The other images show other sides to this same hill as you drive further along the gravel road into the Painted Hills Unit. The red and tan soils are called paleosols, and the red paleosols are indicative of a warmer, wet, tropical to subtropical climate, while the tan soils represent a cooler, drier, more temperate climate.

Those blue-ish shadowed mountains in the background of a couple of the images are the Sutton Mountains.

And now you know!

Copyright Rebecca L. Latson, all rights reserved.

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Filed under Fun Fact Friday, Geology, John Day Fossil Beds National Monument, National Parks, Oregon, Photography, Travel

Down The Road In Eastern Oregon

Eastern Oregon Geology And Landscape

No, the horizon does not need to be straightened. The landscape (and the road, a little) was tilted just like that.

I recently spent 3 days in eastern Oregon, visiting John Day Fossil Beds National Monument. I’ve written a story about my stay that will be published in the National Parks Traveler sometime in April.

As for eastern Oregon, itself, I can tell you the scenery is stunning and the geology is amazing, as you can see in this image.

Copyright Rebecca L. Latson, all rights reserved.

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Filed under 5DS, Canon, Canon Lens, John Day Fossil Beds National Monument, National Parks, Oregon, Travel

Can Lessons Learned From The White Island Eruption Be Applied To Yellowstone?

Geyser Eruptions CROP

Each of the two times I’ve visited Yellowstone National Park, I stood on the boardwalks of Upper Geyser Basin, marveling that I was standing above turbulent geothermal activity right beneath my feet, covered by fragile ground. I think people forget that, sometimes, which is why they do stupid shit like go off the boardwalks and try to get closer to the geysers and hot springs.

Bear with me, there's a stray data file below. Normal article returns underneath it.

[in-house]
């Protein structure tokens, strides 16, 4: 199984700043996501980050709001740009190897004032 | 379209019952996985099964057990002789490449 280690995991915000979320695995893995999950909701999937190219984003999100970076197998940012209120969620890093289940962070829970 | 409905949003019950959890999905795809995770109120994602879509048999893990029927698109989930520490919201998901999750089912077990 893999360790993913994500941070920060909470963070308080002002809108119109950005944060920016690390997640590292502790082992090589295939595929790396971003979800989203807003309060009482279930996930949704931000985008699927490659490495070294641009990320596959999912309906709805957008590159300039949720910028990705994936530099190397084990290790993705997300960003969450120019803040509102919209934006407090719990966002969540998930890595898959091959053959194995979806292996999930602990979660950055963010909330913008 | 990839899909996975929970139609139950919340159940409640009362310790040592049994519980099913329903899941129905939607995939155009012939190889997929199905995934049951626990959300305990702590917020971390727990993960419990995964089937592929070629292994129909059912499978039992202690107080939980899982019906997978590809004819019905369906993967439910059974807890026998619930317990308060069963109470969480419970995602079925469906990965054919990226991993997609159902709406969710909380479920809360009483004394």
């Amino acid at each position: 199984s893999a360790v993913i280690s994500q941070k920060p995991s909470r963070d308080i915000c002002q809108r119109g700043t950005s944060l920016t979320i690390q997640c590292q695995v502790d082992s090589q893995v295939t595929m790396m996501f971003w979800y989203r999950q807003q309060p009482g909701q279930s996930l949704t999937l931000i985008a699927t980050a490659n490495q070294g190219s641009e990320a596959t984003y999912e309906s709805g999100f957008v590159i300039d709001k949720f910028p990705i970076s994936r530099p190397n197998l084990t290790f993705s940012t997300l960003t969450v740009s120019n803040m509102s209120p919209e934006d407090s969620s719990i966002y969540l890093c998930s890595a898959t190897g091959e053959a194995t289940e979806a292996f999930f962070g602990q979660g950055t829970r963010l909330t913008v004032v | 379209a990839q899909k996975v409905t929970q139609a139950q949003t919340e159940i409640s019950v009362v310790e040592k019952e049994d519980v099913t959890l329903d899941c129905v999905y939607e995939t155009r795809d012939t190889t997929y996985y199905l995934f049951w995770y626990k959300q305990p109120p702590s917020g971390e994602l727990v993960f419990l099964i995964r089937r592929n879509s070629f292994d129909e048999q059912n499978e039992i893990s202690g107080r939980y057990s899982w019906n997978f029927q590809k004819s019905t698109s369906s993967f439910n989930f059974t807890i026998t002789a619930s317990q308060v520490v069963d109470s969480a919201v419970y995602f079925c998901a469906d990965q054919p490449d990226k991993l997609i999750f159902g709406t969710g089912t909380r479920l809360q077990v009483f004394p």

Today’s edition of the National Parks Traveler has the latest Yellowstone Caldera Chronicles column about New Zealand’s White Island eruption and the lessons learned that might be applied to Yellowstone. It’s a pretty interesting read, written by a U.S. Geological Survey research hydrologist.

To read the article, click on the image above

Copyright Rebecca L. Latson, all rights reserved.

 

 

 

 

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Scenic Science In The National Parks, And Some Bison Management

Black Growler Steam Vent And Ledge Geyser

I just finished listening to the National Parks Traveler’s Podcast Episode #51. Loved it! I had the book on pre-order already and am really excited about reading it when it becomes available. And of course, I love bison. If I didn’t think the hummingbird was my spirit animal, I would think bison were. Anyway, if you like wildlife, botany, geology, or bison, you should give this podcast a listen.

Just click on the image to be taken to the podcast site

As for this image, it was taken during my atumn trip to Yellowstone National Park. It’s what I first beheld when approaching Porcelain Basin, within the Norris Basin area. Those two steamers there are, I believe, Black Growler Steam Vent and Ledge Geyser. Correct me if I am wrong. I was looking at a map of the area and they seem to be in the same position as the two named entities.
 
For all that autumn is a less-visited time (relatively speaking) for Yellowstone, this particular area was pretty crowded, mainly with tour buses. So I had to stand there a bit in order to get a clear, non-peopled shot. That gorgeous turquoise water makes me think of glacier-fed waters, but in reality, these waters are hot and would literally skin you alive if you dipped a toe in them because they are so caustic.
 
Copyright Rebecca L. Latson, all rights reserved.